Wow, this is what a financial cliff looks like
In their final quarterly projections before leaving office, the Doyle Administration now predicts the state will begin the new year with nearly $700 million less than they forecast just three months ago.
Further, the Doyle Administration’s new forecast warns that at some point during the month of January, the state’s General Fund may be more than $427 million in the red.
The Department of Administration released the forecast, and information regarding the fund balance transfers in memos to the Joint Committee on Finance Co-Chairs Senator Mark Miller Representative Mark Pocan.
The new quarterly forecast just released by DOA shows the General Fund with a beginning balance in January of -$376,5 million, a difference of $695.3 million appearing only three months after their last forecast. In September, the state’s quarterly forecast indicated Wisconsin’s General Fund would begin the year with a positive balance of $318.8 million.
In the September memo to the Department to the Finance co-Chairs, DOA Secretary Dan Schooff projected the state’s General Fund would face a deficit as vast as $386.3 million during the month of December, which was up from the previously forecast deficit of $261.6 million in December, which was issued in August .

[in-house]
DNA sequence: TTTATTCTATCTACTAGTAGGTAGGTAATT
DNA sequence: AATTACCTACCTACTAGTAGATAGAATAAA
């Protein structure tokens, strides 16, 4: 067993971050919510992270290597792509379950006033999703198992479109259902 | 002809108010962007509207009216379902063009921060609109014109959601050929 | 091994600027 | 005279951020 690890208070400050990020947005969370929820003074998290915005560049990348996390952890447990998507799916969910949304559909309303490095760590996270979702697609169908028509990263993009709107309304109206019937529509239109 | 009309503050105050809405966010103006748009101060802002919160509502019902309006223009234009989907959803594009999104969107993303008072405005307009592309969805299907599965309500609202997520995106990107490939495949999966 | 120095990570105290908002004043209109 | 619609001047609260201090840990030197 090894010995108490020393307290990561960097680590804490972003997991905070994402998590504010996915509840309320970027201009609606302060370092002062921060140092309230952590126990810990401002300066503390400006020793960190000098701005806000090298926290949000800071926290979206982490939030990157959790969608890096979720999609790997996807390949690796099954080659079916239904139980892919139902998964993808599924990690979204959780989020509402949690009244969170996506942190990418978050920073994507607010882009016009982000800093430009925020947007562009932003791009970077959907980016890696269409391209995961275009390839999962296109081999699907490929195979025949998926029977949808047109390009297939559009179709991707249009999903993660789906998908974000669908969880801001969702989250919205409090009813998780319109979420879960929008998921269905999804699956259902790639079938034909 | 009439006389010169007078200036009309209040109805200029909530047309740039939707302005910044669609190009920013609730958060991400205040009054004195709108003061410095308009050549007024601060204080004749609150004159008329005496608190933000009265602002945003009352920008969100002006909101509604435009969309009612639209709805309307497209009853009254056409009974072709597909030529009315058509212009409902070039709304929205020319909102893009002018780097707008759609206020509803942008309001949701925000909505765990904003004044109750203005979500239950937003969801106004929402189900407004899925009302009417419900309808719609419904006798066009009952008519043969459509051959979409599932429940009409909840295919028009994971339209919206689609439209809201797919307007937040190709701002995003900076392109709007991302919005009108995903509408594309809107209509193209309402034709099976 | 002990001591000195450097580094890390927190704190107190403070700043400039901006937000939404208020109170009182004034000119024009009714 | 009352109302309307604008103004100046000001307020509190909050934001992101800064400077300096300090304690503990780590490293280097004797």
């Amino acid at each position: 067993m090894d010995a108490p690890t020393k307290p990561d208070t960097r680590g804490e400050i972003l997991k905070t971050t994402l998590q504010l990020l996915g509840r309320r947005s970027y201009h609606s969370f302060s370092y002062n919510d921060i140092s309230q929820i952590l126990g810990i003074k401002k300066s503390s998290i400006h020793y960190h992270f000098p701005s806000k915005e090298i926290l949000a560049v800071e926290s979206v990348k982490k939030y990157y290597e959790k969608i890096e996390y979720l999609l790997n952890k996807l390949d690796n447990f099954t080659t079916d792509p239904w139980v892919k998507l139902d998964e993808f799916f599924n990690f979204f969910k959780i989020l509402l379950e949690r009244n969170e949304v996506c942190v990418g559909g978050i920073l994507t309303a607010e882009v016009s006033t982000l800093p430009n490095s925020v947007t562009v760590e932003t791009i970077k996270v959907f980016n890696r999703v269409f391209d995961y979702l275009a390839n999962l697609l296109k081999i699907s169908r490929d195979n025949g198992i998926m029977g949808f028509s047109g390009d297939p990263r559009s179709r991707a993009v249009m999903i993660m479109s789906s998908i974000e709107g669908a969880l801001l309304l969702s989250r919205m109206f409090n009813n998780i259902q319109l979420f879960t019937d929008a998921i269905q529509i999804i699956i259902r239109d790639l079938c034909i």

However, all previous correspondence between DOA and members of the Joint Committee on Finance had predicted that when overall cashflow was considered, the state would begin 2011 with a positive balance in the General Fund.
“Close enough for government work,” right?
Governor Jim Doyle’s fiscal mismanagement of the state will probably be the most lasting legacy of his time in office. Whatever “positive” accomplishments Doyle imagines he was responsible for are certainly put in danger by the looming budget crisis.
The next legislature is going to have a full plate. They will have to fix the current budget, which we now see was worse than anyone imagined. They will have to deal with the state employee contracts from the current budget cycle, which may end up helping deal with the current budget hole. The legislature will have to deal with the state’s employment problem that saw more private sector jobs lost in November. All this before they can even begin the work on the next state budget and tackling other issues. This is not going to be a session for wimps.